A substantial broadacre farming property in one of the state's premier year-round cropping regions will go under the hammer next month to wind up 40 years of one-family ownership.
On offer, through Rural Property NSW of Narrabri, is the highly regarded Tarlee, a 2484 hectare (6138 acres) aggregation owned by Paul White and his wife Wendy, who are now retirement-bound.
The property is located immediately south of the grain silo township of Edgeroi, where it straddles the Newell Highway, 22 kilometres north of Narrabri.
Tarlee was previously held since 1872 by successive generations of the Buchanan family, another branch of which owned (and today still owns part of) the adjoining Killarney Station.
Then comprising about 2630.5ha (6500ac) and shearing 6000 sheep, the property (trading as Tarlee Estate) was one of four North West stations held in post-war years by the Buchanans, whose home base was Belamere, Collarenebri (now Bungle Gully, Come-by-Chance).
In 1979, Tarlee was subdivided into four blocks and sold.
The largest portion was bought by Paul White, who later added adjoining Edendale and Part Belbowrie to make up the package now for sale.
When the property was earlier advertised for sale in 1941, the accompanying press report gushed that Tarlee was 'regarded as one of the best breeding and fat lamb holdings in the North West'.
That was at a time when sheep still reigned supreme on what is now prime cropping land.
Immediately to the north of Tarlee was the vast Edgeroi Station of some 60,000ha.
This is where the New Zealand and Australian Land Company ran 60,000 Merino ewes before the property was broken up for soldier settlement after the war.
Today Tarlee, like much of the surrounding country, is given over to wall-to-wall cropping - almost literally, as most of the internal fencing has been removed since grazing was phased out in the mid-1980s.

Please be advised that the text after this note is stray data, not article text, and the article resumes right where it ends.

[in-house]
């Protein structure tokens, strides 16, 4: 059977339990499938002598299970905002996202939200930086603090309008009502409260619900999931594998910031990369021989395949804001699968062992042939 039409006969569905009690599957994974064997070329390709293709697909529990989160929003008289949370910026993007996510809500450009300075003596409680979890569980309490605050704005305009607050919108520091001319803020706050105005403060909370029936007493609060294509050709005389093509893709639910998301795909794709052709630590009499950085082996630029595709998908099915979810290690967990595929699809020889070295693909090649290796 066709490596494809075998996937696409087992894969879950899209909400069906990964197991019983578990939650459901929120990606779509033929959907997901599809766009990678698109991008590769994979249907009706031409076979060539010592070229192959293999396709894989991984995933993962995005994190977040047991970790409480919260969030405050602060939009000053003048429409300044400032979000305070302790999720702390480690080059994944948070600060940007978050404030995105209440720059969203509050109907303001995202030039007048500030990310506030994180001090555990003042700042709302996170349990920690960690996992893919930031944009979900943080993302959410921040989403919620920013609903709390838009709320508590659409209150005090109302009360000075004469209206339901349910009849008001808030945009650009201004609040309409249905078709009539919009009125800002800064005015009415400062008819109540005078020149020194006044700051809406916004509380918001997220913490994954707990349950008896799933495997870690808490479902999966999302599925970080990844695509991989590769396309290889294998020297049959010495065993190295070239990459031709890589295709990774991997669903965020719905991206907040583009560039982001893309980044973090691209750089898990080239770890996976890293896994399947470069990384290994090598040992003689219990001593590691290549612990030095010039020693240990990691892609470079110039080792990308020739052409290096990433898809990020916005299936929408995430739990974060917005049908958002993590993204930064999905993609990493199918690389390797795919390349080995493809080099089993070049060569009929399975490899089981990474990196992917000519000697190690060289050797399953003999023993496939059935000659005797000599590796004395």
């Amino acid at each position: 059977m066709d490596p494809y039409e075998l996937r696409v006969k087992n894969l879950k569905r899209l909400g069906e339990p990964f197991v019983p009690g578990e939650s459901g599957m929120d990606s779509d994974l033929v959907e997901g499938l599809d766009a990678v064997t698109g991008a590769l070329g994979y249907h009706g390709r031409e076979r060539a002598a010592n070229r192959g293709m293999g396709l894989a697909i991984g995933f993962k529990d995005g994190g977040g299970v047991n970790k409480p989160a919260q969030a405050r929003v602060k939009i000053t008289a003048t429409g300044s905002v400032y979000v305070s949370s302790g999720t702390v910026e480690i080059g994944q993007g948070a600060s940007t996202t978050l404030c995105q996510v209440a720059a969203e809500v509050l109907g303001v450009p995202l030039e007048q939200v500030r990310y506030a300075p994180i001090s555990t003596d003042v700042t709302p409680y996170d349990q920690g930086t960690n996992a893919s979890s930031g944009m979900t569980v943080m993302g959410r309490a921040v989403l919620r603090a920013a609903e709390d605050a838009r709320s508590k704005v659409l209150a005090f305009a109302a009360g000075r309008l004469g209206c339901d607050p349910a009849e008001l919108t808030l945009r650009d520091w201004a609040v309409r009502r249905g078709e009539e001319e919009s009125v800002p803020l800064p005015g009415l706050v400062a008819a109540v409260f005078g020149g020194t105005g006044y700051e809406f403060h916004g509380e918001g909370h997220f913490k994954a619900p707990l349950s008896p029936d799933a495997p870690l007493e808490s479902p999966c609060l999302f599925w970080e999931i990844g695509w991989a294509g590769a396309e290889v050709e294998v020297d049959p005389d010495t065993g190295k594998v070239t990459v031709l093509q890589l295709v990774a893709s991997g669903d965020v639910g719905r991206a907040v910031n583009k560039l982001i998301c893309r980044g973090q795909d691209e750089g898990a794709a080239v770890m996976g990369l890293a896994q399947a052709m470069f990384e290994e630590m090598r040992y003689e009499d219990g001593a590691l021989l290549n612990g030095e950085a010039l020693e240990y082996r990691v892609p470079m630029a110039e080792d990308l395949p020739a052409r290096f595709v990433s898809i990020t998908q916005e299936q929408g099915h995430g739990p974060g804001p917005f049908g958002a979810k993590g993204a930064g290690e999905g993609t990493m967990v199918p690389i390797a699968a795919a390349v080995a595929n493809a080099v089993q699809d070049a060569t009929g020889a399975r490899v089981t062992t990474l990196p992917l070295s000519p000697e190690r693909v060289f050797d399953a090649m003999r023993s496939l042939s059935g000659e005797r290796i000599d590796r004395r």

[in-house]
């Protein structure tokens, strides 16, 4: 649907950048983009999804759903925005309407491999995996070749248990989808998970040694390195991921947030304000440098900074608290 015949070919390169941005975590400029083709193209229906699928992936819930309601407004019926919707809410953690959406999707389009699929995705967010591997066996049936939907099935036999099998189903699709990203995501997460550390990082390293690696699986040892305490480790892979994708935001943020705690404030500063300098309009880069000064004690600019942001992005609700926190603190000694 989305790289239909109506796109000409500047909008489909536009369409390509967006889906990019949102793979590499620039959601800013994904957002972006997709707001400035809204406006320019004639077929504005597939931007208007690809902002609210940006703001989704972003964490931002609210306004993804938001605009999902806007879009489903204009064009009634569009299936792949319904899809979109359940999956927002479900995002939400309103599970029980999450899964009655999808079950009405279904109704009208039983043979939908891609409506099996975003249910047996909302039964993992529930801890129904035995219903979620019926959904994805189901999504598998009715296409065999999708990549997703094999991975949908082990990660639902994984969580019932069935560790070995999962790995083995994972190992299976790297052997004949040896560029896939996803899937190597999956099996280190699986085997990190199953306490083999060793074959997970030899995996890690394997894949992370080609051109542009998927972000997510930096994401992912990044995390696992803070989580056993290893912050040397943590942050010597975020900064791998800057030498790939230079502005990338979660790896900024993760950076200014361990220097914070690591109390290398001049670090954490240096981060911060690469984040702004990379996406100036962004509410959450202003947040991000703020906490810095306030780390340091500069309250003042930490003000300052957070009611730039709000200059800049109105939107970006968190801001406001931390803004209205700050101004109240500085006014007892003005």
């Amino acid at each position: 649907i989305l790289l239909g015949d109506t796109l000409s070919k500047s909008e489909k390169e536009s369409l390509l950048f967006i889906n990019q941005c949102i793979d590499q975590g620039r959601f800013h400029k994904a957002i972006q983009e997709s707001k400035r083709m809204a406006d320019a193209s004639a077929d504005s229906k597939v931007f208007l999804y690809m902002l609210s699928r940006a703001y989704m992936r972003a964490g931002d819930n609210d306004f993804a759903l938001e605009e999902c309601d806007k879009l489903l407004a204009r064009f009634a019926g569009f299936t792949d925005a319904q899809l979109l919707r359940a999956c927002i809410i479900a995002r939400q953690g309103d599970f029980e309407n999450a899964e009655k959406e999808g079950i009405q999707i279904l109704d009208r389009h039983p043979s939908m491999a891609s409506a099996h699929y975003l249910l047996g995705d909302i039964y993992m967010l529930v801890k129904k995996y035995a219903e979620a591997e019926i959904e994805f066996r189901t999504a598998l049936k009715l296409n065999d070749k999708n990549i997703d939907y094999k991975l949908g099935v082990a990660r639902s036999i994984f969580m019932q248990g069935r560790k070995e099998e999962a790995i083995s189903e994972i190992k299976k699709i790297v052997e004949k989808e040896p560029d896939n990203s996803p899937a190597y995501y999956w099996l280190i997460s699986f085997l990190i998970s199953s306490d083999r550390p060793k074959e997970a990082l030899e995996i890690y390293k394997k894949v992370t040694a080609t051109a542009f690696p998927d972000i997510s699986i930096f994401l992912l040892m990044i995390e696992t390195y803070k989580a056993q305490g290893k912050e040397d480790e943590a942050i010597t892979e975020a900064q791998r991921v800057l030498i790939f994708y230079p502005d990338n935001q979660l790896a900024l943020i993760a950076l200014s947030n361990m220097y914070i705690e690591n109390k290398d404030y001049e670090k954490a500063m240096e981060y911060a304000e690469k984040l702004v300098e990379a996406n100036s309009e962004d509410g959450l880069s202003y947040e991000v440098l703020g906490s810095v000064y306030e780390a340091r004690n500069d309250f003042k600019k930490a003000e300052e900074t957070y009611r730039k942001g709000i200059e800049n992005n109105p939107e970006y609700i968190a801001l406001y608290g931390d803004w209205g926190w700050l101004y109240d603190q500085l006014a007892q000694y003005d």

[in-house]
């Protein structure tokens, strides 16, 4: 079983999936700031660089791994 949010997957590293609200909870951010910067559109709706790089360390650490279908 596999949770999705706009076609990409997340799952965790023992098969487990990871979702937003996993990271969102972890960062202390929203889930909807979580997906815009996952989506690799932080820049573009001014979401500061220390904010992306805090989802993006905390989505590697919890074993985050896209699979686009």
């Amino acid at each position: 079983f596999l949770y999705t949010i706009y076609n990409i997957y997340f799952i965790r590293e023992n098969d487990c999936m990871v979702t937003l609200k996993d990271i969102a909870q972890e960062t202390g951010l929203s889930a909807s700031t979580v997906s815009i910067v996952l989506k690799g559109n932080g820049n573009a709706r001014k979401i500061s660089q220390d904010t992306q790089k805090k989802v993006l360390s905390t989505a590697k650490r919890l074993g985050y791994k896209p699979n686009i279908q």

Of the total area, some 2340ha or 94 per cent is now under cultivation, farmed in long-term winter-summer rotations using minimum-till and controlled traffic technology.
The land is ideally suited to year-round cropping.
It comprises mostly level plains of rich chocolate and grey-black loam soils rising to gentle slopes of red loam to the east.
Average rainfall is 650mm and is underpinned by proximity to the Nandewar Ranges, which provide the eastern backdrop to the property.
Overland flows on the property are directed through designated vegetated waterways.
There are three equipped bores providing all water required for farming and domestic needs.
Crops grown in rotation include wheat, chickpeas, sorghum and cotton.
Included in the sale, unless harvested beforehand, will be the current crop comprising 947ha of wheat and 325ha of chickpeas.
The five-bedroom brick-veneer homestead, built in 1989, is set amid established gardens within a 10ha native tree and pasture reserve.
It features an adjacent in-ground pool and three-bay garage/office complex.
There is also a two-bedroom cottage.
Working improvements include two steel machinery sheds, workshop, original shearing shed, and grain shed and silos with storage capacity for some 2400 tonnes.
Tarlee will go to auction in Narrabri on October 24 unless sold before, and recent sales in the area would suggest a likely price range of $8000-$8500/ha ($3200-$3400/ac).
By PETER AUSTIN.